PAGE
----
4. Too much choice

The mantra of the ‘noughties’, if it had one, would have been ‘choice, choice, choice’. We were given a plethora of television channels, luxury goods and even hospitals to choose from. More choice, it was argued, led to higher standards.

However, the problem with too much choice is that you become paralysed in the process of decision-making. You need some kind of kind or heuristic to apply to the situation. Think about purchasing a laptop. There are so many makes, types, shapes and colours that it would take a great deal of time even to whittle it down to three choices.

The same goes with software. Once I’ve found a reputable and high-quality source of hardware or software, I’m likely to stick with that source unless something disastrous happens. So who do I look for when I’m making hardware purchases? Apple and Sony. Where do I look first for my online apps and software? Google.

5. Free is not OSS

I still use a lot of free software. But much of it is not OSS. There are new models evolving where the end product is made available either temporarily or permanently to users for free. (think of ‘freemium’ models, sponsored apps and the like!)

The fact that it is (usually) free is, like it or not, the biggest selling point of OSS. Whilst I and others completely buy into the philosoph(ies) behind it, with the increasing availability of free (as in beer) software undermines the appeal of OSS.

Conclusion

I am not advocating that people ignore OSS in favour of proprietary products. Far from it. What I am pointing out here is that the landscape is changing and OSS advocates need to change their approach. My recommendations:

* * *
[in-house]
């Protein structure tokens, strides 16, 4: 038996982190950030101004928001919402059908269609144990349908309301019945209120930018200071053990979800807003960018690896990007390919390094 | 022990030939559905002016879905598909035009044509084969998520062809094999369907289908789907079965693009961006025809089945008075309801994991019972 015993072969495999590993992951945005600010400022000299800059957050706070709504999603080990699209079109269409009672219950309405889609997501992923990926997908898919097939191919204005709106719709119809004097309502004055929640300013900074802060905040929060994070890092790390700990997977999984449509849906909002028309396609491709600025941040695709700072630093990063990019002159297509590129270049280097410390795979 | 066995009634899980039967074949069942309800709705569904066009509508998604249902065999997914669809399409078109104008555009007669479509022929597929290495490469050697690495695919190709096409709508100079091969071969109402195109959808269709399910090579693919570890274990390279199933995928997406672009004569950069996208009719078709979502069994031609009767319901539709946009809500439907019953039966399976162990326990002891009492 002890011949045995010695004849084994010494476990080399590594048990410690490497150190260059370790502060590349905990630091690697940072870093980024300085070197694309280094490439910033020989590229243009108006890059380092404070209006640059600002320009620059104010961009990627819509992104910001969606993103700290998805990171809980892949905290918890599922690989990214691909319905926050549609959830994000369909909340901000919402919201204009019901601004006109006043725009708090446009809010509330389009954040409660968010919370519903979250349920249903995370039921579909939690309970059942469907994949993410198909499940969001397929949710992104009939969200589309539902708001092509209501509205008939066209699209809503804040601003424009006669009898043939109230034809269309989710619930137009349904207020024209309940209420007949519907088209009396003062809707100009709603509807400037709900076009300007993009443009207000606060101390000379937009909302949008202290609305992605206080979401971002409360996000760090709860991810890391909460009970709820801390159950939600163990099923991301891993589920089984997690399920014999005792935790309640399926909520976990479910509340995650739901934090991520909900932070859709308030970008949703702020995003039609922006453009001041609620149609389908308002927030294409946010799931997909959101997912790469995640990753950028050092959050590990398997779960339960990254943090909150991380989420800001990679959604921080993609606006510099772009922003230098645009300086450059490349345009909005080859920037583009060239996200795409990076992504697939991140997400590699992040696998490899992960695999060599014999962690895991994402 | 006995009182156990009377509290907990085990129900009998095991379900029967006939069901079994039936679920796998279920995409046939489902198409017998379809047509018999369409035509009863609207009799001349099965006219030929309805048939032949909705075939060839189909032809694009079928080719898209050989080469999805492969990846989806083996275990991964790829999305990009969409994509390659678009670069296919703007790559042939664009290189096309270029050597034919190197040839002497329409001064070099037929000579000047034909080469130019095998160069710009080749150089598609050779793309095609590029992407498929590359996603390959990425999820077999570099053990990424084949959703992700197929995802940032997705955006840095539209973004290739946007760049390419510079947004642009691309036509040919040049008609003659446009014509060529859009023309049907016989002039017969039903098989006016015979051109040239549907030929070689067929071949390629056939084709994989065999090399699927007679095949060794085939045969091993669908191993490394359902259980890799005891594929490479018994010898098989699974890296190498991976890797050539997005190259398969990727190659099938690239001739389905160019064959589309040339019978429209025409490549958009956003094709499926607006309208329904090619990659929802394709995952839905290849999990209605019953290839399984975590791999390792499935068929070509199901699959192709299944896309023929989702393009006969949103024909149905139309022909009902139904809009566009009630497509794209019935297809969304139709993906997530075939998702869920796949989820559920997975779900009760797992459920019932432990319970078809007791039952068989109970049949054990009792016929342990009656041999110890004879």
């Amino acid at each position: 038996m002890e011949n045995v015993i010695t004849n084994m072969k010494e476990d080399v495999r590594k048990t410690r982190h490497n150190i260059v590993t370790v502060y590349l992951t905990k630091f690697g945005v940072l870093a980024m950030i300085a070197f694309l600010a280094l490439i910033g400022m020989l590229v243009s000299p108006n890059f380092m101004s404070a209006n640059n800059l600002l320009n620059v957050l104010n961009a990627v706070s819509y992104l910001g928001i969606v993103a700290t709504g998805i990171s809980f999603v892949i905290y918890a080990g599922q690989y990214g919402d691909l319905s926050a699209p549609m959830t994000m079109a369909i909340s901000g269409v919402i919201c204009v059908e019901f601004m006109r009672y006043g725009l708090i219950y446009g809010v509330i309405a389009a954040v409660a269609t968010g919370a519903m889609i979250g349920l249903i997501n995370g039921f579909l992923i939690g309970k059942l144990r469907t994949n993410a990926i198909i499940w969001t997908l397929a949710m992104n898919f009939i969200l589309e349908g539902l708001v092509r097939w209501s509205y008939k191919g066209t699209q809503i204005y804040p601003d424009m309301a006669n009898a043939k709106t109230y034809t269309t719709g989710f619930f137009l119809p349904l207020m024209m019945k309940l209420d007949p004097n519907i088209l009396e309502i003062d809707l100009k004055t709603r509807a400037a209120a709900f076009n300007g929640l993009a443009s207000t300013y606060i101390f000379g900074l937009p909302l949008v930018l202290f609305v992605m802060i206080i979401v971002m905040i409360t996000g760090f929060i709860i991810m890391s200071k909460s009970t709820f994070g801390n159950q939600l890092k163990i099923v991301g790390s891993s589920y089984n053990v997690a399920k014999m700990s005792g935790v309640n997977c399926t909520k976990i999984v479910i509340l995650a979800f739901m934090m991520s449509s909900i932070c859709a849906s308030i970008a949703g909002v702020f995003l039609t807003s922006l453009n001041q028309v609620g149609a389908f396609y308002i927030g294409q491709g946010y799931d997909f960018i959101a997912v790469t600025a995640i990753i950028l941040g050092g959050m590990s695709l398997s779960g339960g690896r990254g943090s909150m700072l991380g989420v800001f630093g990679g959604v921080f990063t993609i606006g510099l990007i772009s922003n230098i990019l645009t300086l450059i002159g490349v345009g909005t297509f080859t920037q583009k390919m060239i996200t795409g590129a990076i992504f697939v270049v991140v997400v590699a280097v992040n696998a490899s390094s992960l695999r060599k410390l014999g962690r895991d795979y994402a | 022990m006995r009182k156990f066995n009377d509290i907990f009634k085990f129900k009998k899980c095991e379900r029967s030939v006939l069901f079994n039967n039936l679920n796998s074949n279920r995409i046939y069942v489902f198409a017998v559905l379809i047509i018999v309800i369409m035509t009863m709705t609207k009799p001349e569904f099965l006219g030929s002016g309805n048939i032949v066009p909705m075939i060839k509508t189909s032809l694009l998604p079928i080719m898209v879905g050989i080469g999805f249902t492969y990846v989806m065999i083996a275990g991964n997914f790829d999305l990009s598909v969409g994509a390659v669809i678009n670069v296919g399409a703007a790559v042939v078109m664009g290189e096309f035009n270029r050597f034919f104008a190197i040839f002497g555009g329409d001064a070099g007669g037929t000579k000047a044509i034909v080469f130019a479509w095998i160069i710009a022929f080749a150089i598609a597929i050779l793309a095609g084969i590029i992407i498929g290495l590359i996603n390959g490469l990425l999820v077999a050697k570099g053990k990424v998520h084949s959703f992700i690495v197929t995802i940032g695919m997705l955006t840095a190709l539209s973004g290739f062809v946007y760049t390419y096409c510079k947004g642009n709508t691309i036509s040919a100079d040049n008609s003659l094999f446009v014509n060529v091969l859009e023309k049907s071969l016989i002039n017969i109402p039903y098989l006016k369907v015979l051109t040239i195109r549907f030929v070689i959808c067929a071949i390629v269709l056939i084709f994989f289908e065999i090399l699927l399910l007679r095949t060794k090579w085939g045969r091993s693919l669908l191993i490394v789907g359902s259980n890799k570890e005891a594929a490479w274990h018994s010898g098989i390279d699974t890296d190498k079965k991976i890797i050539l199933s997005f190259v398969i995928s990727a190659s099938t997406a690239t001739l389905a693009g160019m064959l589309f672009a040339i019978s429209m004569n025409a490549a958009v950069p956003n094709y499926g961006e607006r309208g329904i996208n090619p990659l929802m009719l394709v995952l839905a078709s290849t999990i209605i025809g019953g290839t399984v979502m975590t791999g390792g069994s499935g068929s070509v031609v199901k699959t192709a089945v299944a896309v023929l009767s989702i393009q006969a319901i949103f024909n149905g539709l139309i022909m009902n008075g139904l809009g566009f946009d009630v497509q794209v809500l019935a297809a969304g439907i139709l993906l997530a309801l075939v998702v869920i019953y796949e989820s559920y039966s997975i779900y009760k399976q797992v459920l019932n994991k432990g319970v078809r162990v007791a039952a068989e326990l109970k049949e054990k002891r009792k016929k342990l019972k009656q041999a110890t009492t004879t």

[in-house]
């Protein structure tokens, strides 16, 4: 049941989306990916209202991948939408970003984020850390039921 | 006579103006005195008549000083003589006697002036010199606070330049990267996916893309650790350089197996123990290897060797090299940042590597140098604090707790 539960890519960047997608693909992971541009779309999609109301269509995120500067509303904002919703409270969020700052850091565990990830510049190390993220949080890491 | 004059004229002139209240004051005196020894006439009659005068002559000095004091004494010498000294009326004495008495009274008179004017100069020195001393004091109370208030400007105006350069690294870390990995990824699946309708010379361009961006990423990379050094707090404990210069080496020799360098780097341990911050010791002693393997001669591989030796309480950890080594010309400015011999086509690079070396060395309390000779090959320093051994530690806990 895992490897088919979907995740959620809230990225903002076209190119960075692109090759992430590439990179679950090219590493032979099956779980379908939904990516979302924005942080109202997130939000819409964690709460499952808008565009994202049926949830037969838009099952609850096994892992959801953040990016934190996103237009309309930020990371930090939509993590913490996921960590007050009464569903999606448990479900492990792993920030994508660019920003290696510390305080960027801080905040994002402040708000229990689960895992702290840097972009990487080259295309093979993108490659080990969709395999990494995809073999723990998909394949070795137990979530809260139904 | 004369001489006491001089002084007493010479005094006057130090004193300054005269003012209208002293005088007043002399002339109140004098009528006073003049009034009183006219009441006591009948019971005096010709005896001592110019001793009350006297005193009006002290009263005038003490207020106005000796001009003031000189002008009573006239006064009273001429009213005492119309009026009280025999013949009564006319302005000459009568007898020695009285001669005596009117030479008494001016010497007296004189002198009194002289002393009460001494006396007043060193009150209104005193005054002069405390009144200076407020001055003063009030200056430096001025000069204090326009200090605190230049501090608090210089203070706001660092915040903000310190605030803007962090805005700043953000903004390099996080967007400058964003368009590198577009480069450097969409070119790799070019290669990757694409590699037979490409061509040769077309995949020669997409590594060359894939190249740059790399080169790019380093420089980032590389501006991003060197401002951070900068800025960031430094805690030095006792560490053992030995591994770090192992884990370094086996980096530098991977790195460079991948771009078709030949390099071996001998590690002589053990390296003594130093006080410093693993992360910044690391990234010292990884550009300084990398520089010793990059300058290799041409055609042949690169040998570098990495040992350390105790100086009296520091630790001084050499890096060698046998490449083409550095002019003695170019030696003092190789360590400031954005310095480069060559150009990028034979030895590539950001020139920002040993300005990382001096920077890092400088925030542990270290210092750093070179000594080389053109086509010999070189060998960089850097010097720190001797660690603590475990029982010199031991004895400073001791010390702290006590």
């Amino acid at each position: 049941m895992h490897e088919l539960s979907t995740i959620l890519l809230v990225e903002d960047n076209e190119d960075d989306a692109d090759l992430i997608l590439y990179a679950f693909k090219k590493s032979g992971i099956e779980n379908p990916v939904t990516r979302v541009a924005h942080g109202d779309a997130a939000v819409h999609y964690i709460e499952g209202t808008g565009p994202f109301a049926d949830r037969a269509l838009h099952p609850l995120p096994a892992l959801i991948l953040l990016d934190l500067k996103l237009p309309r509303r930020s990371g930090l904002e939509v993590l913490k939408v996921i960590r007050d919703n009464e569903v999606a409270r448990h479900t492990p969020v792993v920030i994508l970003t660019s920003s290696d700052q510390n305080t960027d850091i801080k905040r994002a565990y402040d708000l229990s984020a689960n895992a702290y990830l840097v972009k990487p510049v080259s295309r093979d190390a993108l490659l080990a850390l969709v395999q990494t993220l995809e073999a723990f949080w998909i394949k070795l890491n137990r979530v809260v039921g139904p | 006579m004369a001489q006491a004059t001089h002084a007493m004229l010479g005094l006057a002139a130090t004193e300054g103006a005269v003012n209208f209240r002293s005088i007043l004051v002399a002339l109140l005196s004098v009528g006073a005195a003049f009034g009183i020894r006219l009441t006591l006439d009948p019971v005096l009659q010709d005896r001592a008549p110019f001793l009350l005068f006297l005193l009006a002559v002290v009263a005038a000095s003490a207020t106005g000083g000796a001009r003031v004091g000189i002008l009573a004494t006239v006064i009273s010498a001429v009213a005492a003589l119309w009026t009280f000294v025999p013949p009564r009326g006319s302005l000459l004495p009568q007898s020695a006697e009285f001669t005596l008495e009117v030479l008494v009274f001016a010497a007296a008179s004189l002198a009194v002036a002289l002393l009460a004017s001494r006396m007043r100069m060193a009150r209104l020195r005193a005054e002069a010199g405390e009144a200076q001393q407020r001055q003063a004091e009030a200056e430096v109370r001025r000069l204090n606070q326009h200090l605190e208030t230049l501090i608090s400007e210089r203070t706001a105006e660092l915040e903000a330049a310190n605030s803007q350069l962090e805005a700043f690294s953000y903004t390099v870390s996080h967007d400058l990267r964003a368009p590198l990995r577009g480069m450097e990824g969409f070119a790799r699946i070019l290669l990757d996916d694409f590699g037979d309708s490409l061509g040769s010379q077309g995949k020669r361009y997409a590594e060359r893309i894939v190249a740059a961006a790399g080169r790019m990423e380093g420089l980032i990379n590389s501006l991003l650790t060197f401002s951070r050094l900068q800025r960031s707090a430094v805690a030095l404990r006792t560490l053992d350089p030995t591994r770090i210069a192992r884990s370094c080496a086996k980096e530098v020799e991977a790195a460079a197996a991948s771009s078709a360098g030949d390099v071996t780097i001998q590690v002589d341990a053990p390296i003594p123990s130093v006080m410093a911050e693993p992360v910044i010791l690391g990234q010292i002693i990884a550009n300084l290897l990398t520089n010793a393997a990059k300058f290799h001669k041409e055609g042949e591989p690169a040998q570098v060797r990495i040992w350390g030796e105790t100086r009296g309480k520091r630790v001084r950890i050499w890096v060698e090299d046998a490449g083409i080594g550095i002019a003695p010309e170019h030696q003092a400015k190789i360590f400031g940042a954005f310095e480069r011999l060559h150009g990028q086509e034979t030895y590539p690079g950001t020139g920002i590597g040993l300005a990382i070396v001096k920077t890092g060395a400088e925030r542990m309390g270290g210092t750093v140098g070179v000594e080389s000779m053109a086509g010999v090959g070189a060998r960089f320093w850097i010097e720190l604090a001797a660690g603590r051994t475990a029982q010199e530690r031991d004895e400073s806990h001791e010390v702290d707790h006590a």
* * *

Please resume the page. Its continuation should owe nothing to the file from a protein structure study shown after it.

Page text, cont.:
• Much more emphasis placed on the ‘four freedoms’
  • The building of an OSS ecosystem
  • An app store for OSS (seriously)

What do YOU think? Have you been using less or more OSS recently? Why? :-p

If you liked this post, you might want to subscribe to my newsletter and explore my ebooks!

Share a Comment

Comment

12 Comments

  1. I’ve got to admit that the last time I used OSS on a daily basis was over 3 years ago before I bought my Mac. I was a firm advocate at the time as I dabbled in Linux by compiling Gentoo from it’s source code. Why I did that is beyond reasoning but it made me realise the work that goes into developing an OS. I then moved to various other distros and never really found myself settling for one. That’s where I started to get slightly infuriated as one distro would overtake another in terms of new bells and whistles. The choice was huge and I was finding myself getting lost in what distro could do what in the easiest way instead of being productive.